Read my reviews of the previous books in the Irons & Works series:
We return to the Irons & Works tattoo shop for another visit to this excellent universe. You’d think we’d be running out of characters, but Lindsey effortlessly weaves together the “next generation” working full-time at the shop and the old guard who have gone down to part-time but remain close members of this lovely extended family. Luke got his start here but moved away from Fairfield to escape the lingering hold of his toxic childhood. He’s back now and slowly settling into his rightful place. He’d like an eventual happily ever after but is convinced that he’s not long-term material, even with his bisexuality doubling the potential pool.
In contrast, Raf arrives in Fairfield metaphorically kicking and screaming. His not-quite-perfect life took a drastic turn for the worse, and he’s not sure whether his newly exacerbated neurological disorder is the cause or a result. Luckily, he has a biological family to turn to, even if he’s not quite sure of the reception he’ll get. But Tony, estranged younger brother and owner of Irons & Works, immediately kicks into high gear to help Raf get settled here and work to get a better custody agreement for his daughter. Along the way, and free of his marriage, Raf quietly examines his desires and accepts his bisexuality. One of the things I loved about this character, in addition to him being older, is that Raf doesn’t spend a lot of time dwelling on “bi angst.” After all, he’s got enough more pressing issues to deal with already.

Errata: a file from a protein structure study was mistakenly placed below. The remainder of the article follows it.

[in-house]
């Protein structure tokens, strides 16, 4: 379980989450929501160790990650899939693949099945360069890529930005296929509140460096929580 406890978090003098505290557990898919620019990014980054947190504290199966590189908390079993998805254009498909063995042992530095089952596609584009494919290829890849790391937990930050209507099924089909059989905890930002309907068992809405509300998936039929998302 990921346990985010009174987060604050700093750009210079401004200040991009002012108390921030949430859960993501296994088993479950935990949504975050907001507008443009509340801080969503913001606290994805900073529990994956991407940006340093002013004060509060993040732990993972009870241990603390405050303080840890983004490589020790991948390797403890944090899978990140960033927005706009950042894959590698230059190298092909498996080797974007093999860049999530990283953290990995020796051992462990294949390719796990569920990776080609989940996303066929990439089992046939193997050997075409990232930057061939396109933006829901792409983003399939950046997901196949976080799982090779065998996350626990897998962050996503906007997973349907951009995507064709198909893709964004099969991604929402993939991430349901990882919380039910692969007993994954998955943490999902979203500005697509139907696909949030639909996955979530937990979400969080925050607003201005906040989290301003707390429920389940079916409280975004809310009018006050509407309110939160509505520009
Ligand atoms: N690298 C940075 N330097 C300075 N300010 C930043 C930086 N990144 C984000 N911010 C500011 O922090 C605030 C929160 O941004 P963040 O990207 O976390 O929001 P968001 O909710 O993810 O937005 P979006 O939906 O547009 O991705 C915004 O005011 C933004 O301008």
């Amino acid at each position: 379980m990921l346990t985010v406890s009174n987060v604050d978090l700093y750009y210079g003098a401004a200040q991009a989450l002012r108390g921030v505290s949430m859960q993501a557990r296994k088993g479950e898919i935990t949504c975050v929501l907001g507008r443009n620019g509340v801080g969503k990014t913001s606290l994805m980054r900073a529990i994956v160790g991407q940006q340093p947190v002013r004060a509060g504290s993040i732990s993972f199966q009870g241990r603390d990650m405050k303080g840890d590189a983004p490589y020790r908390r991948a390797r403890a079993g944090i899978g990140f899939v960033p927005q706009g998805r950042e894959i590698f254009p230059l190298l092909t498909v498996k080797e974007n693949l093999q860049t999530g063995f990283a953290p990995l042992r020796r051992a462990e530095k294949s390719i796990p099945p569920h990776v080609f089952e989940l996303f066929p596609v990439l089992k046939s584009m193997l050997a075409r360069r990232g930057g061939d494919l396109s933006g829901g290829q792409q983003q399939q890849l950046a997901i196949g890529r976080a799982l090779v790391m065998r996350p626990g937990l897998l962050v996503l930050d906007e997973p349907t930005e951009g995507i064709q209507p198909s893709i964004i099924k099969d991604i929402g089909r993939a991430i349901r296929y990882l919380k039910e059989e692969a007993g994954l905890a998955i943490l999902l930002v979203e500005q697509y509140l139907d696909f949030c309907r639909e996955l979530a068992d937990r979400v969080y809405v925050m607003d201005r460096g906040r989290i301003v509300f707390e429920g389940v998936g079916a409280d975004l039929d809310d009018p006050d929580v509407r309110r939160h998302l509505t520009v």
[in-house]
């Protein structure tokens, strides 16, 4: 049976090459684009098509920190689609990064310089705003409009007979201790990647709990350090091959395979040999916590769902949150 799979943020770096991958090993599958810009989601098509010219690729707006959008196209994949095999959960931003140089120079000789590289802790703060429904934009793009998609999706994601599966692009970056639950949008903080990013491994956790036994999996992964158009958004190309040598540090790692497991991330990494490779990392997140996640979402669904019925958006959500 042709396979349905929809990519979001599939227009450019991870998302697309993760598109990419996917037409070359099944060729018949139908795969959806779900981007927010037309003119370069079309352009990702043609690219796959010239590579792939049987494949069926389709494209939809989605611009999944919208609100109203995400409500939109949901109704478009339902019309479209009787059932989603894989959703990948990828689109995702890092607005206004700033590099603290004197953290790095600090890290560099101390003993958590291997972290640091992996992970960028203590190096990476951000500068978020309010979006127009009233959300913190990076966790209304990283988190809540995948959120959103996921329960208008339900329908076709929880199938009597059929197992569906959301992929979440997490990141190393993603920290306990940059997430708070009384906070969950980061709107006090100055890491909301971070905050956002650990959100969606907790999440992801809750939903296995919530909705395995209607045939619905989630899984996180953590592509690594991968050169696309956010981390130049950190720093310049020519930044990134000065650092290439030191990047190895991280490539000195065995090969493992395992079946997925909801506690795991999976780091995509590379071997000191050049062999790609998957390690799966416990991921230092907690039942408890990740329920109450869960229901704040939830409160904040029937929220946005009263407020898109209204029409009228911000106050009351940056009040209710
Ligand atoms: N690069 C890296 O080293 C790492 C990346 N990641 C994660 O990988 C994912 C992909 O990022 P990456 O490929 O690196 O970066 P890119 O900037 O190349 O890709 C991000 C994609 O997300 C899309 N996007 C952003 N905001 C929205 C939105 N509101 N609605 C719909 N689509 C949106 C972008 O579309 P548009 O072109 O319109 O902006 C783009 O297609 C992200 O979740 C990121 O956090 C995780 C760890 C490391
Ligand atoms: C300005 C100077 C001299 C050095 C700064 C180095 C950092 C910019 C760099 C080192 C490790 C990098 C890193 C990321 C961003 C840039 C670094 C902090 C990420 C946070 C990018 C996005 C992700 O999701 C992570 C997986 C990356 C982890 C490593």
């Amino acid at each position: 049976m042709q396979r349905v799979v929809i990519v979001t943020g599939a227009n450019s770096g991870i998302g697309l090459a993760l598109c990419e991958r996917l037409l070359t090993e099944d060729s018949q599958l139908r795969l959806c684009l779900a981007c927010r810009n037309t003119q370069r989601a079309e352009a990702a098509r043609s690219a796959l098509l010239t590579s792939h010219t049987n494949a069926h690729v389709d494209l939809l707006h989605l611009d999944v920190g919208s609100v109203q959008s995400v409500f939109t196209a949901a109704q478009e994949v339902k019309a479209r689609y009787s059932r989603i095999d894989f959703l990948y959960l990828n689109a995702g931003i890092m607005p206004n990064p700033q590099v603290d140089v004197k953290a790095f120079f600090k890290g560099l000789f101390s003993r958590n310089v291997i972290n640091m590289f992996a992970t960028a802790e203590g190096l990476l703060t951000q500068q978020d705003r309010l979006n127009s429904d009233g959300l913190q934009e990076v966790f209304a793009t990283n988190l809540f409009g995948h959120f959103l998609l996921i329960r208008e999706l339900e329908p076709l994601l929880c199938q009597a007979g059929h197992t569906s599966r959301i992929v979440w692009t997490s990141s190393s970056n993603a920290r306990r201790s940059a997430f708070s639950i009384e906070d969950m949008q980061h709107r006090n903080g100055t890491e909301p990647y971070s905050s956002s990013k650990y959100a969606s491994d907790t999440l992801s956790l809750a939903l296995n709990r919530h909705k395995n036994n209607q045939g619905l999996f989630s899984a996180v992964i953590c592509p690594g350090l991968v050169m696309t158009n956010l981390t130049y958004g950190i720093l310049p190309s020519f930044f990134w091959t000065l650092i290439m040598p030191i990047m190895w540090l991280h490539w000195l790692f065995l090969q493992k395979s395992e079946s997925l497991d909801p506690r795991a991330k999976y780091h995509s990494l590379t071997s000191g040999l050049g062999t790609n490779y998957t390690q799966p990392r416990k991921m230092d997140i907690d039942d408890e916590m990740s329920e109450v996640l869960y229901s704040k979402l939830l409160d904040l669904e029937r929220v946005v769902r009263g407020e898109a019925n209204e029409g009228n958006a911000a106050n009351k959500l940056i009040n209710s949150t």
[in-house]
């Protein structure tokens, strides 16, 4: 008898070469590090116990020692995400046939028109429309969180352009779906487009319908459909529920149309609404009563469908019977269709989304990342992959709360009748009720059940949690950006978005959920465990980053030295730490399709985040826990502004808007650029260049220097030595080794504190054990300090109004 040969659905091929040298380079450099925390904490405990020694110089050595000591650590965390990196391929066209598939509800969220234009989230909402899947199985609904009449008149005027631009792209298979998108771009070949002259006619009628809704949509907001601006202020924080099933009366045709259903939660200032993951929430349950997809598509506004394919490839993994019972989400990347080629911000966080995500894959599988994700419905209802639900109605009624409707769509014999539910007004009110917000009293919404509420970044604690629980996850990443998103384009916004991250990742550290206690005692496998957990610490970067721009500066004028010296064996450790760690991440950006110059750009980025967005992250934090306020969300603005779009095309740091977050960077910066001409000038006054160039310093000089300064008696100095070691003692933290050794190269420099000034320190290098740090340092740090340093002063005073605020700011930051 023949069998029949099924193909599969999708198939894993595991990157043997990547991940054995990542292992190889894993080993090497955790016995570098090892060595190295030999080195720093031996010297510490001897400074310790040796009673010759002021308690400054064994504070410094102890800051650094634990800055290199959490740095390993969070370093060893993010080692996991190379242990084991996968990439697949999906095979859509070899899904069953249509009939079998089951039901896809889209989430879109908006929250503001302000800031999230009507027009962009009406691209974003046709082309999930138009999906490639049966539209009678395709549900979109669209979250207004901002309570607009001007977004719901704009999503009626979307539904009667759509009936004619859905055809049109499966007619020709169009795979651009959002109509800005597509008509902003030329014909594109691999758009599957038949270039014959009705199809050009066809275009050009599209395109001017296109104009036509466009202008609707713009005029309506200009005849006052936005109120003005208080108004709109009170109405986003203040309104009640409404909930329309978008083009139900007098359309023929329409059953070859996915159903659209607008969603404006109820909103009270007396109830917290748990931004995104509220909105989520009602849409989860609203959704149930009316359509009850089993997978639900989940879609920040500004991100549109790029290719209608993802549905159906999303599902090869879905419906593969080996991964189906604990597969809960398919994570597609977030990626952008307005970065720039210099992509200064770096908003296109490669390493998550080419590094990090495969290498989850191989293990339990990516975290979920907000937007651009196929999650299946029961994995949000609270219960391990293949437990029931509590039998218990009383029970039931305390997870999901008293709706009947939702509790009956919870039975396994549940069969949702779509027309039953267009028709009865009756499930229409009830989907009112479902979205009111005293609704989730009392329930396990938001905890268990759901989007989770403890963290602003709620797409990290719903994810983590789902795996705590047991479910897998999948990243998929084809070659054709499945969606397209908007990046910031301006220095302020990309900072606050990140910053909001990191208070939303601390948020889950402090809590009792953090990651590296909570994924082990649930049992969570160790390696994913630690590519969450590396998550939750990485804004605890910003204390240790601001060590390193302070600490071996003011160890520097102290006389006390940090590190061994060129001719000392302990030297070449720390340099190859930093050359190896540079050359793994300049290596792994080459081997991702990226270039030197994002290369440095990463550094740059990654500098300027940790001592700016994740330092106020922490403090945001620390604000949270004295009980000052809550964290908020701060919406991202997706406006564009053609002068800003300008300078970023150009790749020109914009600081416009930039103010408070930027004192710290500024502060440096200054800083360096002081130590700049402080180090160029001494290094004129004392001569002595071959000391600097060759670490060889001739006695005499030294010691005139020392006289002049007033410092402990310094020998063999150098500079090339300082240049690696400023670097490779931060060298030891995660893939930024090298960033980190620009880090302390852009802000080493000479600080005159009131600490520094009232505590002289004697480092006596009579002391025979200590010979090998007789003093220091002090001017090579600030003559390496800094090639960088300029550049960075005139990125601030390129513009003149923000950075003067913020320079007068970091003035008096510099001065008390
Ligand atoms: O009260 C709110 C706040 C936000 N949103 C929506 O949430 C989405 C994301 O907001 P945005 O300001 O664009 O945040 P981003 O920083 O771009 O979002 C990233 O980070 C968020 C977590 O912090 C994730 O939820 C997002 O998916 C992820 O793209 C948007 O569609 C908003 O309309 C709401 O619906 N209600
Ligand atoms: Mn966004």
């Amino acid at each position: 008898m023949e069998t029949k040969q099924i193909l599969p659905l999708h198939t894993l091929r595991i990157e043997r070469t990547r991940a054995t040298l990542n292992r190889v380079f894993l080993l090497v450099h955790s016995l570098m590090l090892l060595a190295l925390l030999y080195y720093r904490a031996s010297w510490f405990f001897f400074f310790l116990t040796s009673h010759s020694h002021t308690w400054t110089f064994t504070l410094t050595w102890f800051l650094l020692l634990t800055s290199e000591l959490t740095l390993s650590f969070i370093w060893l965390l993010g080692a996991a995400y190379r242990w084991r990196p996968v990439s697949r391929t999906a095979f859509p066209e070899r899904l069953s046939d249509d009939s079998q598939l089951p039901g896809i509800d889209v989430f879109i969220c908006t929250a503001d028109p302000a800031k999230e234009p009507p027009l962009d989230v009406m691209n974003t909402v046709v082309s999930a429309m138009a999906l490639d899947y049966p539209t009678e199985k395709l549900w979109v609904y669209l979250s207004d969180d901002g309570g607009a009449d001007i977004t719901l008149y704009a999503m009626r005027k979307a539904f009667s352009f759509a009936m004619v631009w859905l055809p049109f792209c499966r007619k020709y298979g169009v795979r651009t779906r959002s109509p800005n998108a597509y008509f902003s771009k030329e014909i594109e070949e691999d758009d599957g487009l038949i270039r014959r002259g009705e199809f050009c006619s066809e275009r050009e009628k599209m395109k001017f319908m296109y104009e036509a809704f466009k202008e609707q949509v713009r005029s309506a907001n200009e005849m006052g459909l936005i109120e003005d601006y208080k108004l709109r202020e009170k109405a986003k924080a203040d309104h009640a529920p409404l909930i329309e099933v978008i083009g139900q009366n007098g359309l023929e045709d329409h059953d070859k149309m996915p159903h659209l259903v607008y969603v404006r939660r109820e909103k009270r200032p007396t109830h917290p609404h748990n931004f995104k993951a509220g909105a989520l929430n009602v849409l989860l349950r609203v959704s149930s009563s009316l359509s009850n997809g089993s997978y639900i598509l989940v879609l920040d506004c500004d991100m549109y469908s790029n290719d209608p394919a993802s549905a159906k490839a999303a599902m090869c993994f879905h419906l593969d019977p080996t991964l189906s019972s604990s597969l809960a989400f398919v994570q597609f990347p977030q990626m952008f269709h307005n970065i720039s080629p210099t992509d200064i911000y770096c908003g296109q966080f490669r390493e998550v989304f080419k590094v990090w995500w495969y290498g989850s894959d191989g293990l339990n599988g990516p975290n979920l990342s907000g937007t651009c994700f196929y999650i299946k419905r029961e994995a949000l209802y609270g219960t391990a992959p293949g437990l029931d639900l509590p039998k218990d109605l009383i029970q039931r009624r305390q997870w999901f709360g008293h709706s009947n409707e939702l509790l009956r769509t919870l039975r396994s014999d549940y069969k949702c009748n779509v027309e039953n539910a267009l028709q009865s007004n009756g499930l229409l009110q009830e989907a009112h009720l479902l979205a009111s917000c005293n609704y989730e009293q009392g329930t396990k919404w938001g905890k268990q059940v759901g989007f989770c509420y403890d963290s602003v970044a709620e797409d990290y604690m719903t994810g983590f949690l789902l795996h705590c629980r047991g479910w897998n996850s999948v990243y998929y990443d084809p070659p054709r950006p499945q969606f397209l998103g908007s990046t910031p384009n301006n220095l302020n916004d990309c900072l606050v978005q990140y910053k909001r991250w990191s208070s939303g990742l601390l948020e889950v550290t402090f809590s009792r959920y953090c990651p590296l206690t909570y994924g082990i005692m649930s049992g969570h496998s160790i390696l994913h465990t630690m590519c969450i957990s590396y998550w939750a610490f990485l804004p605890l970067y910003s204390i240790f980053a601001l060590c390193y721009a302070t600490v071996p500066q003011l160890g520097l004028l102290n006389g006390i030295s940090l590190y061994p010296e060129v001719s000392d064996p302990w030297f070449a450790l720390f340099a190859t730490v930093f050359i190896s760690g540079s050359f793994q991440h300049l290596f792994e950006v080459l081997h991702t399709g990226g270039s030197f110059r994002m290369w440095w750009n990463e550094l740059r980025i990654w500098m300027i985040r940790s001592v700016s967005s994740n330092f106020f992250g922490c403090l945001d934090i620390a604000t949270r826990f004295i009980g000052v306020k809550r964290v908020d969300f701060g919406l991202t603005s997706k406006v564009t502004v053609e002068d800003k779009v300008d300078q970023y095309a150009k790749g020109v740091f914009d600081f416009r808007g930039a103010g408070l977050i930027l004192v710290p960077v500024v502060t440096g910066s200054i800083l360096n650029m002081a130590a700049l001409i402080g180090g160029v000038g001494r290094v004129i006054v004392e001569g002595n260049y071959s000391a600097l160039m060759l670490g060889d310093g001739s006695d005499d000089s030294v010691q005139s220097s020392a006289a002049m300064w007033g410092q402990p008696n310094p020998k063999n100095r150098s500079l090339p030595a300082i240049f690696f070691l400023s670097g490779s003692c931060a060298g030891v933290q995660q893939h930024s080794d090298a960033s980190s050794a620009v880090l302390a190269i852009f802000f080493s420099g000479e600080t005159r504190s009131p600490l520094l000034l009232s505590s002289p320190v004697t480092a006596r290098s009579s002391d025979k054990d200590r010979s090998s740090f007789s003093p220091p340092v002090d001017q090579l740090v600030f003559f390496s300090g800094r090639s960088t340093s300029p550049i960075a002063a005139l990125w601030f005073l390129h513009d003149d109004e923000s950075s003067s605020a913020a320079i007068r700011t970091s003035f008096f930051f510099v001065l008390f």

Luke and Raf become friends mostly through proximity, and a significant portion of this book cover their slow burn into friendship. Raf worries that the physical effects of his disorder will chase everyone away, but Luke never blinks, even at the worst. The friendship that blooms is a lovely example of positive masculinity, and the comfort between them acts as the precursor to a possible relationship. Luke crushes hard, more obviously, which is picked up by all around him except for Raf, who buries his attraction more deeply until it bursts out in the most dramatic way possible.
Thus, the slow burn continues as they muddle through a surprise first kiss. Right afterward, we reach the lack of competent communication portion of the plot. It made me smile even while rolling my eyes at these two bisexual disasters (and I say that in the nicest way possible). Since this is a romance, the happily ever after is expected but also completely satisfying. Coming home is the theme of this book, and I thoroughly enjoyed the journey as these characters find it at Irons & Works and with each other.
Final note: I always trust this author to do the appropriate research into every important facet of their characters. A basic primer on Tourette Syndrome is included in the front matter. Still, throughout the text, Lindsey does a great job of including subtle education about TS without Raf ever having to do more work than the scene requires.
Disclaimer: I received an electronic review copy of this book from the author.